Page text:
Asian Americans and Pacific Islanders (AAPIs) often lack access to mental health and substance abuse services and face stigma and cultural barriers to seeking care, and when they do seek treatment, culturally and linguistically appropriate services are often not available. In recognition of Asian American and Pacific Islander Heritage Month, the Substance Abuse and Mental Health Services Administration (SAMHSA) Office of Behavioral Health Equity (OBHE) recently hosted a roundtable on strategies for reducing behavioral health disparities and promoting integrated care for the AAPI population. Dr. Rocco Cheng, project director of the California Reducing Disparities Project’s AAPI workgroup, gave a presentation on his workgroup’s efforts and findings on AAPI-specific disparities and effective strategies for addressing them. Among them, Dr. Cheng reported that culturally and linguistically responsive strategies are critical for reaching out to and serving AAPI communities.
- Posted byon May 29, 2012 at 2:30 PM EDT
Ed. Note: This piece is cross-posted from the Department of Veterans Affairs blog.
The observance of Asian American and Pacific Islander (AAPI) Heritage month is also an occasion to remember the patriotism of AAPIs that have served, and are currently serving in the United States Military.
Reviews of historical documents reflect the first recorded history of Asian Americans fighting on behalf of the United States as far back as 1815, when General Andrew Jackson recorded that “Manilamen” had fought alongside his in defense of New Orleans, under the command of Jean Baptiste Lafitte. That proud tradition has continued to the current conflicts in Iraq and Afghanistan. Approximately 1.5 percent of Veterans, and seven percent of the Department of Veterans Affairs’ employees are of Asian American and Pacific Islander descent.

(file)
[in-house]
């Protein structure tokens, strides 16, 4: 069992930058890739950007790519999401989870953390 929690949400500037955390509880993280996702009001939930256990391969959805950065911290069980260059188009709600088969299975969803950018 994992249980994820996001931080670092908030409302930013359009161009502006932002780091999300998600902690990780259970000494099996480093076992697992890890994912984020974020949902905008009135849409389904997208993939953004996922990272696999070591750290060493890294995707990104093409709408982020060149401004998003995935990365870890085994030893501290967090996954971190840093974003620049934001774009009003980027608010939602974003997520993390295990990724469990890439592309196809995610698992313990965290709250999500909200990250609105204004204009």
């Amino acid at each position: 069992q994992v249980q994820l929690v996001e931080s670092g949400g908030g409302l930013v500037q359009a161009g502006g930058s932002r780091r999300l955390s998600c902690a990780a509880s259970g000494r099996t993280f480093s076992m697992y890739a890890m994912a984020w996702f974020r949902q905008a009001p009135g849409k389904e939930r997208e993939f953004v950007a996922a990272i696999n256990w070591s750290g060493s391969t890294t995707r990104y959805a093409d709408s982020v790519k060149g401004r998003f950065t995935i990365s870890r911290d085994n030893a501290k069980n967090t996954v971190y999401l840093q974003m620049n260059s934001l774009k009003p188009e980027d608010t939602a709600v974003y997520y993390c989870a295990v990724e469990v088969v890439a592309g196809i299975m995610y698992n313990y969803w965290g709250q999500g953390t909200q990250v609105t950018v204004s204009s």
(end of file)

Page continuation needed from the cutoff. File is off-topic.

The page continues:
- Posted byon May 29, 2012 at 9:00 AM EDT
As a native Houstonian, I was raised in a community with a large Asian American and Pacific Islander (AAPI) population. My exposure to the rich cultural and linguistic diversity of AAPI communities continued during the decade I spent in New York City, where I also had the opportunity to work with AAPI organizations at the local level. At the most personal level, I have had the profoundly joyous experience of being a proud aunt to two incredible children of Chinese and Korean descent. So, while the Census would not count me as an AAPI, this community has always been an integral part of my life.
Through my work with the White House Initiative on Asian Americans and Pacific Islanders, I’ve been able to broaden my experience and gain a national, more holistic perspective on the scope of the challenges and opportunities that exist in this community. My involvement in the Initiative has been one of the highlights of my time in the Administration. It has been such an honor to serve on the Federal Interagency Working Group and learn about the impressive work that’s being done across the administration in support of Executive Order 13515. In addition, it has been a privilege to connect with the leadership of the President’s Advisory Commission on AAPIs and gain a better understanding of their grassroots efforts to improve the lives of AAPIs throughout the country.